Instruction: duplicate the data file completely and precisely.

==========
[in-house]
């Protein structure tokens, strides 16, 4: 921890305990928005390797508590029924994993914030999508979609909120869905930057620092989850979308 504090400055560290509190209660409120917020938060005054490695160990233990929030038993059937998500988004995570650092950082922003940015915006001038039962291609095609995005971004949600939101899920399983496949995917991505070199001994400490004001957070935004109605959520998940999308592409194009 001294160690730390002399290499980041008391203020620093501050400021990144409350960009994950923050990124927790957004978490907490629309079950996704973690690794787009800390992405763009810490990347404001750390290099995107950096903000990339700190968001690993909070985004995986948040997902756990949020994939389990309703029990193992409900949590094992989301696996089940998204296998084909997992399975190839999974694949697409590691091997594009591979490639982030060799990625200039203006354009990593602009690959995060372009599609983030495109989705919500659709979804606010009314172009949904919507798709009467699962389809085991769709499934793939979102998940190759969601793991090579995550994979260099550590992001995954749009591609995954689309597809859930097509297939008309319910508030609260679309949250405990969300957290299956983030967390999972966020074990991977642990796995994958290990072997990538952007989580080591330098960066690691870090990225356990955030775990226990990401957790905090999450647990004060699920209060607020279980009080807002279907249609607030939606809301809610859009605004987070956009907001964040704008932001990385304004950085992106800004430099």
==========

[in-house]
């Protein structure tokens, strides 16, 4: 921890305990928005390797508590029924994993914030999508979609909120869905930057620092989850979308 504090400055560290509190209660409120917020938060005054490695160990233990929030038993059937998500988004995570650092950082922003940015915006001038039962291609095609995005971004949600939101899920399983496949995917991505070199001994400490004001957070935004109605959520998940999308592409194009 001294160690730390002399290499980041008391203020620093501050400021990144409350960009994950923050990124927790957004978490907490629309079950996704973690690794787009800390992405763009810490990347404001750390290099995107950096903000990339700190968001690993909070985004995986948040997902756990949020994939389990309703029990193992409900949590094992989301696996089940998204296998084909997992399975190839999974694949697409590691091997594009591979490639982030060799990625200039203006354009990593602009690959995060372009599609983030495109989705919500659709979804606010009314172009949904919507798709009467699962389809085991769709499934793939979102998940190759969601793991090579995550994979260099550590992001995954749009591609995954689309597809859930097509297939008309319910508030609260679309949250405990969300957290299956983030967390999972966020074990991977642990796995994958290990072997990538952007989580080591330098960066690691870090990225356990955030775990226990990401957790905090999450647990004060699920209060607020279980009080807002279907249609607030939606809301809610859009605004987070956009907001964040704008932001990385304004950085992106800004430099």